Hi there! My name is Daniela and I am a VCE Biology and Math Methods tutor on Learnmate. I graduated from John Monash Science School with an ATAR of 98.85 and scaled study scores of 49 for Biology and Math Methods, also achieving 45+ in Chemistry and Physics. I’ve been a passionate tutor for the past 3 years and I’m here to provide you insight into how to set yourself up for success in VCE!
Are you gearing up for the challenges of VCE Biology and want to ensure success in your upcoming SACs (School-Assessed Coursework)? I understand that this can be a daunting task, but fear not – with the right approach and preparation, you can excel in VCE Biology SACs and leave them in the dust!
Your New Best Friend - The VCE Biology Study Design
Many students can go the entire year without having looked at the VCE Biology study design once, but you are not going to be one of those students! The study design outlines everything VCAA (Victorian Curriculum and Assessment Authority) or your school can assess you on in VCE Biology. It's your roadmap to success, detailing every topic, learning outcome, and essential knowledge. Here's the link to the study design page. Print it, highlight and annotate key points to understand what you need to know and identify any gaps in your knowledge. Just as importantly, it can help you identify any gaps in what you may have been taught in class. Furthermore, it allows you to know to what level of detail you need to know the content.
Using Class Time Effectively
Your preparation actually begins before class starts! Before class starts, you should ideally have already read up on the topic from your textbook. Although you may not understand everything just yet, familiarising yourself with the terms and general concepts makes a world of difference for when you encounter the topic again during class. Simply spending 30 minutes reading through the chapter will save you hours of catching up! During this pre-reading, note down any and all questions you have about the content.
Your time during class should be spent understanding the topic and making clear notes. So many students waste this valuable time and spend hours after class trying to understand the basics and re-writing notes. Your goal should be to completely finish your notes DURING class so that the rest of your time can be spent doing practice questions and genuinely effective study. Furthermore, class is also when your teacher is available to clarify anything, don’t waste that opportunity. After class has finished, look back on the questions you noted down from your pre-reading, check-off everything that was answered during the class and then approach your teacher to clarify anything that was not answered.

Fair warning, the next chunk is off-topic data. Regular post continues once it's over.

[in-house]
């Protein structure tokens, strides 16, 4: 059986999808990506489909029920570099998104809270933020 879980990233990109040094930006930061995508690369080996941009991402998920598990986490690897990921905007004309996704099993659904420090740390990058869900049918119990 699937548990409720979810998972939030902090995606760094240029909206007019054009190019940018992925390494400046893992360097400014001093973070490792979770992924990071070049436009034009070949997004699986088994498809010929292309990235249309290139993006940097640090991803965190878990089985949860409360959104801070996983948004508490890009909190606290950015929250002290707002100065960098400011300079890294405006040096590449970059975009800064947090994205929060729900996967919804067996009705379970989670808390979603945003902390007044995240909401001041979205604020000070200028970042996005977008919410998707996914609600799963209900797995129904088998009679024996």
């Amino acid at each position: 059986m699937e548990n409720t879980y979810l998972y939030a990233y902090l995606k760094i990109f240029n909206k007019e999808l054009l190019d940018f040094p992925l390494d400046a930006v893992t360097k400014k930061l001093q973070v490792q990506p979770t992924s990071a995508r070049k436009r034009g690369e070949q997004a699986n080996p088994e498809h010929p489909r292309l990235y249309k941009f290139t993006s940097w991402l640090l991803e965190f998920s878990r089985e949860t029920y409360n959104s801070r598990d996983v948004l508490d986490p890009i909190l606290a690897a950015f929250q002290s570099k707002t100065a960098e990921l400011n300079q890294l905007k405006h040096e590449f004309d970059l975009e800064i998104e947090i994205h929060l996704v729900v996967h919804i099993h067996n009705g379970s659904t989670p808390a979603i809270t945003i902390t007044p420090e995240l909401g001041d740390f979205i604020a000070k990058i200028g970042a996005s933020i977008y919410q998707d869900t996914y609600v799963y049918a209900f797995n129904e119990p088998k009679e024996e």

Hopefully after class you feel like you understand the general concept of the topic, if you don’t, this is your first priority. Most of your time outside of class should ideally be filled with practice questions. Start with your textbook questions and then move to previous exam questions. It is vital that you are practicing how to answer VCE Biology questions, especially in an exam-style.
REPEAT! Repeat this process for each class and this will without a doubt set you up for success. This structure also ensures that you are using your time in the most effective manner.
Not convinced? Learnmate's research has showed that 79% of students who achieve an ATAR of 90+ and 88% of students who achieved an ATAR of 99 or higher have one thing in common: they all complete practice exams as part of their study routine.
How to Write Notes
“How do I write notes?” is a question I get frequently when tutoring VCE Biology students. Although there are endless different methods for note taking, in reality, it does not make an enormous difference. My recommendations for notes are more so surrounding how you structure yourself to take notes.
- Have a separate notebook for notes and practice questions: Having separate notebooks ensures that you have more than enough space to do both notes and practice questions. It also makes it easier for you to find content you’ve written and overall creates a more organised space.
- Use different colours for different topics: Colour theory and association is well known to improve memory recall. Use a different colour to highlight and make headings for different topics. This will also help you to easily find what you’re looking for when you are flicking through your book. (I recommend getting the 20 pack Crayola SuperTip markers!)
- Leave space between topics: After you’ve finished writing notes for a class, leave at least a full blank page before you start your next set of notes. This blank page is for you to add clarifications, examples and practice questions. Furthermore, ensure that you have a space in your notes to jot down any questions you have!